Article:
Are Guest Bathrooms Important? Here’s Everything You Wanted to Know About Half-Baths, and Where to Install One If Your Home is Lacking

The earliest powder rooms didn’t have sinks or even a commode. Their sole purpose was to provide a place for servants to add talcum powder to the white wigs of respectable men. But even though the hairpieces of the 18th century have long ago fallen by the wayside, the powder room (which now, thankfully, includes indoor plumbing) remains an indispensable place to freshen up.

Powder rooms are generally situated near a home’s public rooms (the foyer, the living and dining rooms) as a convenience to guests. As a result, these half baths are now one of the most frequently remodeled and updated rooms in the house, and adding one to an existing home can increase resale value by as much as $20,000. Because they’re so much on display, powder rooms are often treated today as small showplaces and decked out with sculptural sinks, handcrafted fittings, and decorative tile or paneling. After all, given their small scale, they offer a good opportunity to make a big style statement without a huge outlay of cash. But before you go investing in that hand-hammered copper sink or inlaid cherry vanity, here are some things to consider.

With only two fixtures to fit in, the average half bath measures about 20 square feet. After all, there isn’t a huge need for storage, natural lightis a bonus (windows can actually cut down on privacy), and there’s less clutter than in a full bath. But one practicality you do have to consider is the door swing.

Residential Code dictates minimum clearances from side to side, as well as in front of the sink and toilet so they can be used comfortably. There must be 15 inches from the centerline of the commode and sink to the nearest wall or fixture, and 21 inches in front. Allow a minimum of 7 feet for headroom; you may even want to lower a very high ceiling if the room’s footprint is tight, so the space feels proportional. In half baths under the stairs, where the ceiling slants, tuck the toilet under the lowest point. Don’t forget electrical outlets for lighting and, perhaps, an exhaust fan for ventilation and white noise.

Traditionally the sink is the focal point, and the toilet is either placed next to it, where it can’t be seen when the door’s ajar, or on another wall entirely, where it’s even less conspicuous. If space allows, using a vanity that resembles a dresser or sideboard can give the room a handsome, furnished look that ties to other rooms in the house. In a small space, a pedestal, console, corner, or wall-mounted sink can eke out a few extra inches, as can a round toilet, rather than one with an oval bowl.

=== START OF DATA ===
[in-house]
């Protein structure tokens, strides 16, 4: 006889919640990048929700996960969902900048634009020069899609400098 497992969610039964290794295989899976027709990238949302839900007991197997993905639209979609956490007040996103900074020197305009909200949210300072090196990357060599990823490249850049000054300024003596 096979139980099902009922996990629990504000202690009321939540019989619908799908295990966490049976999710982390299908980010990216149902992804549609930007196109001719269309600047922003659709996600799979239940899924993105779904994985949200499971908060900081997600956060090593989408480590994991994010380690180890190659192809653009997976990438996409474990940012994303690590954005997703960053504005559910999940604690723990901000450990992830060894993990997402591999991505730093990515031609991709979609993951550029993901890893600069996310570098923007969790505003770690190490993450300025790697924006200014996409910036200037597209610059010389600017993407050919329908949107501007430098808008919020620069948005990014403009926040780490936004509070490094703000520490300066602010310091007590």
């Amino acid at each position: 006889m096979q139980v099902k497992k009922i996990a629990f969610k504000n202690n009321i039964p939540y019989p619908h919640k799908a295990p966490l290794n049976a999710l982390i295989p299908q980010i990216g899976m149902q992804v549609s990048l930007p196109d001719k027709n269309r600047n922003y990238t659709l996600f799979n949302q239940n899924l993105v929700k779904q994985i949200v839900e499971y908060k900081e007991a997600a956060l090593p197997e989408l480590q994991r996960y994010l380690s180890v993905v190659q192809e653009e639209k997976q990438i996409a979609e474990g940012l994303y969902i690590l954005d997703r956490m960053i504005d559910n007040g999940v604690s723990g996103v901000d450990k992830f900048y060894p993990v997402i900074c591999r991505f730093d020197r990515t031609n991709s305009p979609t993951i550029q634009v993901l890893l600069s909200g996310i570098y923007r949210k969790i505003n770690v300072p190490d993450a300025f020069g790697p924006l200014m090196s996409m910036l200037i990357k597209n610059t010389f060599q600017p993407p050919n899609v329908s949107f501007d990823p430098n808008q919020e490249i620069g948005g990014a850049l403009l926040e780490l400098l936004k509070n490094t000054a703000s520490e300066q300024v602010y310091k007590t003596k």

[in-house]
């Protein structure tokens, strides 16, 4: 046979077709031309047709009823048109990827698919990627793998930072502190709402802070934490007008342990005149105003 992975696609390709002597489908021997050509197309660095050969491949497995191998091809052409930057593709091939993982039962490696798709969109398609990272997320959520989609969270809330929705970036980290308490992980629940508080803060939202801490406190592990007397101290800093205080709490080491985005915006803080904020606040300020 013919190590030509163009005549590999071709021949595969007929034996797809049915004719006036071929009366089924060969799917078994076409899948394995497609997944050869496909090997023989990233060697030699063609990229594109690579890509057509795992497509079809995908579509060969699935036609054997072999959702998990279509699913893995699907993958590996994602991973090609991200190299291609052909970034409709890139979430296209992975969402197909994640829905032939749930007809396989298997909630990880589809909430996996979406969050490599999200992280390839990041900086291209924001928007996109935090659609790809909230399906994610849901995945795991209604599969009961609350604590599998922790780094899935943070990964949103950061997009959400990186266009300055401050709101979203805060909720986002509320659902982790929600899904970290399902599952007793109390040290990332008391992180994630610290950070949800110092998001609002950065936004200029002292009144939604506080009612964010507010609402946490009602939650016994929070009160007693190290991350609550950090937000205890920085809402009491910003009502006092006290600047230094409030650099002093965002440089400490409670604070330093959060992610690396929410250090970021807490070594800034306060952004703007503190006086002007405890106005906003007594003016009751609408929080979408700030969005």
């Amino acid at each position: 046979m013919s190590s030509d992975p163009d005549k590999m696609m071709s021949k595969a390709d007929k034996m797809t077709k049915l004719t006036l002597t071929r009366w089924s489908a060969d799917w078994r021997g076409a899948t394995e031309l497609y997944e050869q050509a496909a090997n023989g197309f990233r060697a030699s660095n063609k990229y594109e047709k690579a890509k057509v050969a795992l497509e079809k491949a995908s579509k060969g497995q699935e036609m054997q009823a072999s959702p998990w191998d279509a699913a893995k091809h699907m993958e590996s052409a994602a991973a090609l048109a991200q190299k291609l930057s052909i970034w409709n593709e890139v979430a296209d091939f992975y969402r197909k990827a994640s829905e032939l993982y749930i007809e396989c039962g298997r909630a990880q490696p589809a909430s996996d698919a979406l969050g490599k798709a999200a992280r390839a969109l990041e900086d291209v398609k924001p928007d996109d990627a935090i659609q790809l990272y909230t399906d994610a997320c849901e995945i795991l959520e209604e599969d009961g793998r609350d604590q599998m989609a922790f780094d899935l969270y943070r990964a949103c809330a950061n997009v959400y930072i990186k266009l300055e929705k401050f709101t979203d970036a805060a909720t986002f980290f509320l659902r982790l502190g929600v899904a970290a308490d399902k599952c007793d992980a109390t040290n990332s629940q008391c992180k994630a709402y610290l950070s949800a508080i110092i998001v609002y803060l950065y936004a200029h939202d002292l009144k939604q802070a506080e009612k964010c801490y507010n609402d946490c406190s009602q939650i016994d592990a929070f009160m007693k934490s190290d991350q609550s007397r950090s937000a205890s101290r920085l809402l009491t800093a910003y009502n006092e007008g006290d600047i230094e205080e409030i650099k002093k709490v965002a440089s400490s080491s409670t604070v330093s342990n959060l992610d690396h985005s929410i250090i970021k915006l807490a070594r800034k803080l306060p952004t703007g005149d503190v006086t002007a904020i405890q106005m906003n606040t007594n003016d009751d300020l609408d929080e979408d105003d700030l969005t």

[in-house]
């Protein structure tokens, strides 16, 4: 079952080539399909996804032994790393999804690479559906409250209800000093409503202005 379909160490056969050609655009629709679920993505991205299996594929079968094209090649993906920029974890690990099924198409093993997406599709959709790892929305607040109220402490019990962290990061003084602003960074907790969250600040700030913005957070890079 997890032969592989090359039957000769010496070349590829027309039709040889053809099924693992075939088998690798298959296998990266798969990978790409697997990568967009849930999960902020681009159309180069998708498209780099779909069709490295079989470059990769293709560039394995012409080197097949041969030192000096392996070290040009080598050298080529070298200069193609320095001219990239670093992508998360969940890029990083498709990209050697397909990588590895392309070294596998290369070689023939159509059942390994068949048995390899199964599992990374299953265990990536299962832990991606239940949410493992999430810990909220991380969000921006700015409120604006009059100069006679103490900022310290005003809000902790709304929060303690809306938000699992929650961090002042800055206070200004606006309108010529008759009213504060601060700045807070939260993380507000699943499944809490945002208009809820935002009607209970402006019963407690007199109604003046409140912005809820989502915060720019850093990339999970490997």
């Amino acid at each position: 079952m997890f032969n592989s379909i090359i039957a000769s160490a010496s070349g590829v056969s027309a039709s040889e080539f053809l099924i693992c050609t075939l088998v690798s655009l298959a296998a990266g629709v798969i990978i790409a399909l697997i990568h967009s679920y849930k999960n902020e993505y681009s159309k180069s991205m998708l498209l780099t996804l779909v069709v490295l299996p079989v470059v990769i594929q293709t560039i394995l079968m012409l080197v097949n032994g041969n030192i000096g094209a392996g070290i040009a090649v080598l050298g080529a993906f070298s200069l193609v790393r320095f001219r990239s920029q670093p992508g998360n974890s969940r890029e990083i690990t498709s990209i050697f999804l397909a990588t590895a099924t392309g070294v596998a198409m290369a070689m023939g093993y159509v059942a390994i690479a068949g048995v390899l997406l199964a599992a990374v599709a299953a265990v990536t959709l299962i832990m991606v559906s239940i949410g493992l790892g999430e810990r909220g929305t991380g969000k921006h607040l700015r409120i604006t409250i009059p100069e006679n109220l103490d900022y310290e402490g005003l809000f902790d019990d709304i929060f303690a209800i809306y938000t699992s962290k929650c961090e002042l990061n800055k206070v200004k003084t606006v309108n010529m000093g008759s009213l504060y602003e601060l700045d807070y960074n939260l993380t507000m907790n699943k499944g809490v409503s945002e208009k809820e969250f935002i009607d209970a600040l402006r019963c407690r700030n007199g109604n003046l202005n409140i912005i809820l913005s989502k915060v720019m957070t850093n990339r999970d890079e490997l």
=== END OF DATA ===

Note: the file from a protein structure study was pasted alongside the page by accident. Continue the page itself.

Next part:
Many powder rooms lack natural light, and get much of their use at night, so properly placed lighting is key. Designers often rely on wall sconces flanking the mirror to cast flattering, shadow-free task light. But it’s good to have overhead ambient light as well, whether in the form of a pendant lamp or chandelier, or even a skylight to brighten the room during the day. Putting all light sources on dimmers allows you to modulate the glow for evening.

Planning Pointers

•Follow the line. When carving out space for a powder room, think about where water and waste lines can hook up to current plumbing. Adding new lines drives up costs a lot, especially if they’re on an outside wall and need insulation.

•Test-drive the layout. Always dry-fit fixtures before installing them so you know exactly how their placement will work. You don’t want to find out you can’t get around the open door after you’ve installed the wash basin.

•Make it comfortable. In a small powder room, the ceiling should be no higher than 8 feet to avoid a vertical tunnel effect. Any taller and you may want to paint it a deep color to make the space feel more intimate. Putting in a pocket door or installing floor tile on the diagonal will help a small room feel more spacious.

•Make it special. Consider using stone tile, hardwood flooring, or wainscoting; retrofitting a vintage dresser with a sink; or springing for a beautiful basin—after all, the powder room is one of the rooms guests use the most. Plus, its size means such splurges are on a small scale.

Pros of a Secondary Powder Room

Many home-design pros report that an increasing number of recent projects have involved building a secondary powder room for the family in new homes and additions. Characterized by ample storage space and utilitarian fixtures such as an extra-large sink or a small shower stall, these family powder rooms are all about function. Consider placing a secondary half bath in the back of the house, near the mudroom, or off a great-room kitchen in a large home that has a primary powder room located near the front entry.

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